Putin’s men try to fool Zelensky air raids with ‘radar reflectors’ after pinpoint shelling

Ukraine: Footage appears to show destroyed bridge in Kherson

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The defending military has been using modern, Western-supplied weaponry to disrupt the invading army’s supply lines, by hitting infrastructure and ammunitions dumps in occupied territory. According to the UK Ministry of Defence (MoD), the move by the invading military “highlights the threat Russia feels from the increased range and precision of Western-supplied systems”.

Fighting in the embattled nation has been limited to the south and east, where Russia is able to easily resupply its offensive, following its withdrawal from the north after a disastrous military campaign in the opening phases of the war.

In the south, a defensive line has been established between the cities of Kherson and Mykolaiv. Fears have been raised that Russian troops are attempting to push westwards towards Odessa and the Moldovan border.

In July, Ukrainian forces crippled the Antonivskiy bridge that spans the Dnipro river, as well as other bridges across the river, to disrupt the supply of arms to the front line in Kherson from Crimea. Officials have also said dozens of Russian military installations have been hit.

At the weekend, Yuri Sobolevsky, a Kherson regional official, wrote on Telegram: “The Ukrainian army is pouring it on against the Russians, and this is only the beginning.”

Putin’s forces are being so hampered by the targeted attacks that, according to the MoD, they have “almost certainly” positioned pyramidal radar reflectors in the water near the Antonivskiy Bridge and a rail bridge over the Dnipro River.

These radar reflectors are made of material that has a high absorption of the sound waves used by radar systems to detect objects, confusing military equipment that relies on it for mapping.

In an intelligence update this morning (Thursday), the MoD said that these reflectors have likely been deployed to “hide” the bridge from synthetic aperture radar imaging – that which is used to build 2D or 3D images of a landscape – as well as “possible missile-targeting equipment”.

Satellite imagery and footage from the Dnipro River in recent days suggests that these reflectors have been laid out next to the damaged bridge to form a “ghost bridge” that missiles might target.

While the Russian military is multiples larger than that of its adversary, it is said to be relying on Soviet-era equipment.

Many of its missiles have hit civilian targets – either deliberately or through inaccuracy – earning it worldwide condemnation.

On the other hand, Ukraine has been able to utilise US-made HIMARS missiles to make exact hits on dozens of Russian military targets in efforts to stem supplies moving to the front line.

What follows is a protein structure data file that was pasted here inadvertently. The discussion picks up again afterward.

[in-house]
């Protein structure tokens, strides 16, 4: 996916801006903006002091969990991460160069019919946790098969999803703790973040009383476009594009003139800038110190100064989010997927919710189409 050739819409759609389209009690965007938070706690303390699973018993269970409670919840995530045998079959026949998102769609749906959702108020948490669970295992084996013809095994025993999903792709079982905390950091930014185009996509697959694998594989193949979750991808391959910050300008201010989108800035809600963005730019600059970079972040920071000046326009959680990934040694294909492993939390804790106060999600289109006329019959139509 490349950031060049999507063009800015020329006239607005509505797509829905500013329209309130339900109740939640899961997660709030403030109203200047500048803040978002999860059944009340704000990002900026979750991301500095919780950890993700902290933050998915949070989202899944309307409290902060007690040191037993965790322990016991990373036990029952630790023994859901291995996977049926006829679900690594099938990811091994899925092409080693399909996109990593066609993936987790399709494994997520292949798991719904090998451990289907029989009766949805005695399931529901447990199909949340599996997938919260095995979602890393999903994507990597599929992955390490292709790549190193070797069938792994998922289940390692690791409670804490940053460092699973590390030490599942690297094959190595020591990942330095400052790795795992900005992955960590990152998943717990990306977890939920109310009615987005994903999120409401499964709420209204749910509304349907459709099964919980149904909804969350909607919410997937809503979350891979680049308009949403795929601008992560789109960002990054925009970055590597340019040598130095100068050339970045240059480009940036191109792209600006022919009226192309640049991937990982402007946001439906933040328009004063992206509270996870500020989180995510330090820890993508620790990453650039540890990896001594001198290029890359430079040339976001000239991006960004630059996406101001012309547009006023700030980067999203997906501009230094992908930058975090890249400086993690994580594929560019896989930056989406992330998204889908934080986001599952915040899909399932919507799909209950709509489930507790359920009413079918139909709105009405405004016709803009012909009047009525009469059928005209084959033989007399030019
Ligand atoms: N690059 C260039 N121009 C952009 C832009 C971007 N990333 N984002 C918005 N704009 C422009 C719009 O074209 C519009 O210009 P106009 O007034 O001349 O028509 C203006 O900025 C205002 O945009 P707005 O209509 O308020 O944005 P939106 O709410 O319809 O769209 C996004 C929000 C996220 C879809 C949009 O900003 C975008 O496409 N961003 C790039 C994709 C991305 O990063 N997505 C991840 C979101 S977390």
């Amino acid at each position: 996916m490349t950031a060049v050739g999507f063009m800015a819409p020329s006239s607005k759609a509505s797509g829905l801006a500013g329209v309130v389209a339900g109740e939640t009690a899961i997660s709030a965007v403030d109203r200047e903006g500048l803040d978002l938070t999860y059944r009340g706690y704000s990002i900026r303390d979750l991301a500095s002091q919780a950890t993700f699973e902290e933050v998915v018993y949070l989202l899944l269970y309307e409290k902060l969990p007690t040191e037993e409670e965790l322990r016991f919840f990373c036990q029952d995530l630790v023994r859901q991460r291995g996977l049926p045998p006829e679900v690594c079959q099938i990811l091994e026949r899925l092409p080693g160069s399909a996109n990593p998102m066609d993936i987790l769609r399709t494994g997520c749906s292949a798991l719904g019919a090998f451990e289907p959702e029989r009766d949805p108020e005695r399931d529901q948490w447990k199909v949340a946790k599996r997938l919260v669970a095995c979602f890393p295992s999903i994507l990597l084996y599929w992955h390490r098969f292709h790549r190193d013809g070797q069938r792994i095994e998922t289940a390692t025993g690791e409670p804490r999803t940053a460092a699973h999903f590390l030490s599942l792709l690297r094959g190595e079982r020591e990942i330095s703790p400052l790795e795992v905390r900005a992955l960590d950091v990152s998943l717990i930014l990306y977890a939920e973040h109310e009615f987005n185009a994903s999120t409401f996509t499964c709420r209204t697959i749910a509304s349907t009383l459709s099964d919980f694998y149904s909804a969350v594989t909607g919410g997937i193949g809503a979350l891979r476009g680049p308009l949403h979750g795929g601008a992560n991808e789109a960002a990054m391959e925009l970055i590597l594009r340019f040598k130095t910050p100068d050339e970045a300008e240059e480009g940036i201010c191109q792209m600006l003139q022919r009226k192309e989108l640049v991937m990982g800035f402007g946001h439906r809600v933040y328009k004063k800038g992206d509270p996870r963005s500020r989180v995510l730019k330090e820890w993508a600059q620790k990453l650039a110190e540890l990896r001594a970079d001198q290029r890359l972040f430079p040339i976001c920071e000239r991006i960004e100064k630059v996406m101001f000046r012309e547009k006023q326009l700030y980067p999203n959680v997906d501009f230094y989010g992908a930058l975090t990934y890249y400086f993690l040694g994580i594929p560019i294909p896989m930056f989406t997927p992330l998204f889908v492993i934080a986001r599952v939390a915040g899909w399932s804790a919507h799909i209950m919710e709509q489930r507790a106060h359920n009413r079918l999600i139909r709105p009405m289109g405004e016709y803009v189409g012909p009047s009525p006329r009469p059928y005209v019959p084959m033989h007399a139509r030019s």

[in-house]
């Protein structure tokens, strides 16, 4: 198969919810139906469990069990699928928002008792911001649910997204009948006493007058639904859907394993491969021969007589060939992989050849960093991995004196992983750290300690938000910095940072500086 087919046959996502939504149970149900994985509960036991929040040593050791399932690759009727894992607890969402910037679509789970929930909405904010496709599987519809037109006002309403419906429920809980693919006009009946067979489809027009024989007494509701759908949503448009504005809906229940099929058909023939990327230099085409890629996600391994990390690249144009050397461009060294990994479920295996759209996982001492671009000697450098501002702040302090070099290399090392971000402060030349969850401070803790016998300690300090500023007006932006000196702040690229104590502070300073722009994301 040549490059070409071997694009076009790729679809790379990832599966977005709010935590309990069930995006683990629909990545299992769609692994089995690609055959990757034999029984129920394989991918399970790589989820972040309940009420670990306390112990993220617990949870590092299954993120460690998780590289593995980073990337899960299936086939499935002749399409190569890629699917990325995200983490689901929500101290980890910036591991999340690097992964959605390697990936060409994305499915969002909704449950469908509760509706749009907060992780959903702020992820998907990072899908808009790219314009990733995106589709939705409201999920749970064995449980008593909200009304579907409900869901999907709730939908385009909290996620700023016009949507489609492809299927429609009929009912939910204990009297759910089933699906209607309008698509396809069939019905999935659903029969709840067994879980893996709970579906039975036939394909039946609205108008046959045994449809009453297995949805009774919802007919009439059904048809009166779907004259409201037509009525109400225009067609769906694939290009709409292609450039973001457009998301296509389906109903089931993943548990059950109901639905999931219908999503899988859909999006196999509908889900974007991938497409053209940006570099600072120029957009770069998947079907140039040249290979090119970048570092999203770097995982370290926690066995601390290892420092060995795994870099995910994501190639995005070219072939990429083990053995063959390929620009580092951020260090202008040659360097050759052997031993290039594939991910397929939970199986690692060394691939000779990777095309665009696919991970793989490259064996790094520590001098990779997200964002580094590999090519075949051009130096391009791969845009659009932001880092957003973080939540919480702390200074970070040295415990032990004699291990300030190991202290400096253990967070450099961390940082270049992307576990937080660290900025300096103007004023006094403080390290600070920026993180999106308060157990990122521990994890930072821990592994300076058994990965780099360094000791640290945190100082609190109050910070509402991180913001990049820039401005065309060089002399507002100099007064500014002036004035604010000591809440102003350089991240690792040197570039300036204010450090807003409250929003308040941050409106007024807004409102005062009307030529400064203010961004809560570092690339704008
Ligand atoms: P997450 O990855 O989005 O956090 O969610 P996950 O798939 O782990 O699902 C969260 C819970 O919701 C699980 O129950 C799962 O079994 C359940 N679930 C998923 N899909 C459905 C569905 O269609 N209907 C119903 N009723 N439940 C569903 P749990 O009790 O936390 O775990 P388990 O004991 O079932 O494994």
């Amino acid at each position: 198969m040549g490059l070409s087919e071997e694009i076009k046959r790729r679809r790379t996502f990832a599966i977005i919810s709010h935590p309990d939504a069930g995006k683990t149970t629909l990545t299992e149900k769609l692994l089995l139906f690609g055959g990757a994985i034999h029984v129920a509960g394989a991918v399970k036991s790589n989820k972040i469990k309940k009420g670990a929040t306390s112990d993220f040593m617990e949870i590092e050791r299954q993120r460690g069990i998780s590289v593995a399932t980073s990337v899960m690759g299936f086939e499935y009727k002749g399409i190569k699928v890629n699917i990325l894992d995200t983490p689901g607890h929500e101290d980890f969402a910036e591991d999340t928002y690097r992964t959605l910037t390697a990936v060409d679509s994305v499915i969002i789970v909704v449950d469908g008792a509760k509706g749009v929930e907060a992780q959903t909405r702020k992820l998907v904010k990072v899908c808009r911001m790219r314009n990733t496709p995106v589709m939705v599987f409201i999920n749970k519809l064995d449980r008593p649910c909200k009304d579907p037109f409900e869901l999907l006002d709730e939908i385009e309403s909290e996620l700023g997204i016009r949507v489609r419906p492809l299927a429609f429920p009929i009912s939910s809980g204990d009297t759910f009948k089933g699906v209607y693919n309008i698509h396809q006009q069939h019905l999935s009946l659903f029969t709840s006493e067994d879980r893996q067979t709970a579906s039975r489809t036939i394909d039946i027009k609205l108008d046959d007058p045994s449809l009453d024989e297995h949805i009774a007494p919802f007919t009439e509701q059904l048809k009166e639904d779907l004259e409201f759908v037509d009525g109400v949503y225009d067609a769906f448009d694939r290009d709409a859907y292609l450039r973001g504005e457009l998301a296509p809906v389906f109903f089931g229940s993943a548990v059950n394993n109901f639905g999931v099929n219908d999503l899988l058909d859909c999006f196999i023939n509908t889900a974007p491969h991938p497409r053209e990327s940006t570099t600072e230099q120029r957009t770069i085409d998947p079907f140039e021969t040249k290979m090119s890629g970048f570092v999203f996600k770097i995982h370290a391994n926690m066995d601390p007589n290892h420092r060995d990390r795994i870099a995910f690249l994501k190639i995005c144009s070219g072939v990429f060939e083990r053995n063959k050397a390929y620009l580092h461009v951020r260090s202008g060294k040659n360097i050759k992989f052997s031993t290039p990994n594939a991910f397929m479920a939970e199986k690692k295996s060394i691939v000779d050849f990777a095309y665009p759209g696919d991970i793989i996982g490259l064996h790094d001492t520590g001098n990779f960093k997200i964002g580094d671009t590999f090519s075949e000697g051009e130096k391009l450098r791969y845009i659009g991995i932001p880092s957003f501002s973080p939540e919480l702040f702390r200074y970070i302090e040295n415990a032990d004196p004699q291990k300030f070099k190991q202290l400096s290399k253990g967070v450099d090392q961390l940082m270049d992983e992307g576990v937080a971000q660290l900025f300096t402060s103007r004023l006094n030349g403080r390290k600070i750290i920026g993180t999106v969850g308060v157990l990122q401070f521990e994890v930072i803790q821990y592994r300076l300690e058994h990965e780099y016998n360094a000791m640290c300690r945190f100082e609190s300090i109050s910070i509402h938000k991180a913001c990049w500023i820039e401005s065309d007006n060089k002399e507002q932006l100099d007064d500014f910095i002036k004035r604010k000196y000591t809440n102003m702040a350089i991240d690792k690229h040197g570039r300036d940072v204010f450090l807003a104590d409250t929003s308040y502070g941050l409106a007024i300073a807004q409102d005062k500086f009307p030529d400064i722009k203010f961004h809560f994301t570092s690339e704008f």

Ukrainian servicemen are also being trained in UK-made long-range missile systems, which are expected to allow precision blows at a range of up to 50 miles.

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The MoD said that Ukrainian artillery and missile units were continuing to target Russian military “strongholds, personnel clusters, logistical support bases and ammunition depots”.

It said these precision attacks would “highly likely impact Russian military logistical resupply and put pressure on Russian military combat support elements”.

The MoD said on Saturday that Russian forces “have highly likely established two pontoon bridges and a ferry system to compensate for the fact that nearby bridges have been damaged”.

But as well as issues with supply lines, the Russian armed forces are suspected to be running out of men to fight, after a disastrous opening phase of the war.

Western officials suspect that Russia is close to expending its capacity to make further territorial gains, as Ukraine continues to train recruits and take on new weapons deliveries.

On July 29, the MoD said Russia had a “major shortage of combat infantry”, opening the door for Ukrainian forces to begin clawing back occupied territory.

Russia is said to be attempting to recruit men from occupied Ukrainian territories, and are said to be moving troops to the south to reinforce the Kherson front line and potentially stage a counter-attack.

Ukrainian media outlets reported earlier this week, though, that the Russian military is being isolated at Henichesk, a small port city on the Sea of Azov.

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